The inactivated mouse-brain-derived (IMB) vaccine is now commonly replaced by cell-culture-based vaccines. The live attenuated SA 14-14-2 vaccine is widely used in China and in an increasing number of countries within the Asian region, including India, the Republic of Korea, Sri Lanka, and Thailand.
A Vero cell-derived, inactivated JE vaccine was approved in 2009 in North America, Australia and various European countries. The vaccine is based on the attenuated SA 14-14-2 JE viral strain, inactivated and alum-adjuvanted. The primary two doses are administered 4 weeks apart. A booster dose is recommended 1–2 years after the primary immunization. This vaccine has been given concomitantly with hepatitis A vaccine without significant interference with safety and immunogenicity. Data on concomitant administration with other vaccines frequently used in travellers are currently unavailable. The vaccine is licensed for use in individuals 17 years of age and older in the United States, and 18 years and above in other countries. Post-marketing safety studies are under way.
Another Vero cell-derived inactivated JE vaccine was licensed by the Japanese authorities in February 2009 and a similar vaccine was licensed in 2011. These two vaccines use the same strain of JE virus (Beijing-1) as the mouse-brain-derived vaccine. Clinical trials have shown that the vaccines are safe and immunogenic, with seroconversion rates exceeding 95%. Theses vaccines are currently not available outside Japan.
In addition, a new live attenuated, JE–yellow fever chimeric vaccine has recently been licensed in Australia and Thailand , and will be commercialized from 2012. This vaccine requires a single dose for primary immunization; the possible need for booster doses remains to be determined.
Precautions and contraindications
A hypersensitivity reaction to a previous dose is a contraindication. The live attenuated vaccine should be avoided in pregnancy unless the likely risk favours its administration. Rare, but serious, neurological adverse events attributed to IMB vaccine have been reported from countries or areas at risk as well as from non-risk countries or areas. Allergic reactions to components of the vaccine occur occasionally. As such reactions may occur up to 2 weeks after administration, it is advisable to ensure that the complete course of vaccine is administered well in advance of departure.
Type of vaccine:
1) Live attenuated vaccine (SA 14-14-2 strain)
2) Inactivated, Vero cell-derived, alum-adjuvanted vaccine (SA 14-14-2 strain)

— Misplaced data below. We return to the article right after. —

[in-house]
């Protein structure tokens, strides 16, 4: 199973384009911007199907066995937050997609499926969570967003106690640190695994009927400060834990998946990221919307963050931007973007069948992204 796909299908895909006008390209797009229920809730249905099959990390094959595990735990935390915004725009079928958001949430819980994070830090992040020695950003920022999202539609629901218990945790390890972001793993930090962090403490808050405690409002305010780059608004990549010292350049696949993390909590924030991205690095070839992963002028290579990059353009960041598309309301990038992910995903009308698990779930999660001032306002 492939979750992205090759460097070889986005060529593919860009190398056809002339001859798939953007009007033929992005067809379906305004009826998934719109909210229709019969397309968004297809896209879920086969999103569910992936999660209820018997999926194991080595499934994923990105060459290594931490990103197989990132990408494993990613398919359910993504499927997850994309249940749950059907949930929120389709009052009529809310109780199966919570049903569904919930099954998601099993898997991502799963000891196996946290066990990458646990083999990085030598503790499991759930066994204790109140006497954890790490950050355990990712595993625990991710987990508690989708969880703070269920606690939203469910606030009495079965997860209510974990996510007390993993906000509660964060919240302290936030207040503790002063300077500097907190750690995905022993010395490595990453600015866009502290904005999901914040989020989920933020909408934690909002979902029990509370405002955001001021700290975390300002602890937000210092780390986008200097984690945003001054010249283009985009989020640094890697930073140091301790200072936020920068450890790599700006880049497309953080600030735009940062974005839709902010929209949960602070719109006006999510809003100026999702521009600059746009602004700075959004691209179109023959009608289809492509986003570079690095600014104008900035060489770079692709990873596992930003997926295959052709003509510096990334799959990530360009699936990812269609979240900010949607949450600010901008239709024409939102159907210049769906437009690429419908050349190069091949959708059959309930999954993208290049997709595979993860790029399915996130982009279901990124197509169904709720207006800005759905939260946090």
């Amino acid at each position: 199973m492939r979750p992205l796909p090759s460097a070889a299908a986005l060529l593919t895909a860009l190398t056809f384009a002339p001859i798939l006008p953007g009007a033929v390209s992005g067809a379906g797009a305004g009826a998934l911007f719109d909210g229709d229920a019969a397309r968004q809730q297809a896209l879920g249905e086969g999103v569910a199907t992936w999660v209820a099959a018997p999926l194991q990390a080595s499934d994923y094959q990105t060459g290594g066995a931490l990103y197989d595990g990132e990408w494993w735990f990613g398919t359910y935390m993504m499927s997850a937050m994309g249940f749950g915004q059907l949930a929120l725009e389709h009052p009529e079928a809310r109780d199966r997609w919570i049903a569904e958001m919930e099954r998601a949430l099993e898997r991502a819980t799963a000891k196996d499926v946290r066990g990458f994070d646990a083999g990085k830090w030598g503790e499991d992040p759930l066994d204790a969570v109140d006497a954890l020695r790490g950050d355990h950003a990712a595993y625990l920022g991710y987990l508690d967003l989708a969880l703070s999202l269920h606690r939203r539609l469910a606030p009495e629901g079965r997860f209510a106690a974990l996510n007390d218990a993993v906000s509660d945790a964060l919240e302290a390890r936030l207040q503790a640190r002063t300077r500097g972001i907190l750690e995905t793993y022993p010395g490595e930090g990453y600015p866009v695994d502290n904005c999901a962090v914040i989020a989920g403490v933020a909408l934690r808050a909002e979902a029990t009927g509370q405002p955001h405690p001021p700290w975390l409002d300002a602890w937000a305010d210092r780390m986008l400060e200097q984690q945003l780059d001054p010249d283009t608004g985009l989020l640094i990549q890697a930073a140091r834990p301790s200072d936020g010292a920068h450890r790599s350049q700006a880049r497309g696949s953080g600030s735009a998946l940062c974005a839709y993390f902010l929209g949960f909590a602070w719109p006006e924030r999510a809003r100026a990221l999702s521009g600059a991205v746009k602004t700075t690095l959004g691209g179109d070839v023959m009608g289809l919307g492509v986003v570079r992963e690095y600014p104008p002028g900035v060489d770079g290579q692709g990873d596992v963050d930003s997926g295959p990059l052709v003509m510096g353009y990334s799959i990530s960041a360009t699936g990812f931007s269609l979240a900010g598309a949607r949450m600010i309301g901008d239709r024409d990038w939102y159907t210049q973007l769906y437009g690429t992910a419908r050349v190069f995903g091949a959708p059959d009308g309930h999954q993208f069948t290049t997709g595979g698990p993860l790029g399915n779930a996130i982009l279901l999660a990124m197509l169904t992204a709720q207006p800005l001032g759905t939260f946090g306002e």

3) Inactivated Vero cell-derived based vaccines (Beijing-1 strain)
1) In China, the first dose of the live attenuated vaccine is given subcutaneously at age 8 months, followed by a booster dose at 2 years of age. In some areas, an additional booster is offered at 6–7 years of age. Protection for several years may be achieved also with a single dose of this vaccine.
2) Primary immunization of the inactivated, alum-adjuvanted vaccine consists of two intramuscular doses, 4 weeks apart
3) The inactivated (Bejjing-1-) vaccines: three doses at days 0, 7 and 28, or two doses given preferably 4 weeks apart (0.25 ml for children <3 years, 0.5 ml for all other ages).
Booster: The duration of immunity is not well established for the above vaccines. For 1) the live attenuated vaccine, a booster dose is recommended in some countries. For 2) the Japanese vaccines, a booster is recommended after year 1, and thereafter every 3 years. For 3) the inactivated, alum-adjuvanted vaccine, one booster is recommended 12–14 months after completion of the primary immunization; the possible need for further boosters to be determined.
Contraindications: For all JE vaccines: hypersensitivity to a previous dose of vaccine. For live JE vaccine: pregnancy and immunosuppression.
Adverse reactions: Occasional mild local or systemic reactions
Before departure: The immunization series should be completed at least 1 week before potential exposure to JEV.
Special precautions: With the inactivated, alum-adjuvanted, Vero cell-derived SA14-14-2 vaccine, safety and effectiveness have not been established in pregnant women, in nursing mothers, or in children and adolescents (younger than 17 years of age).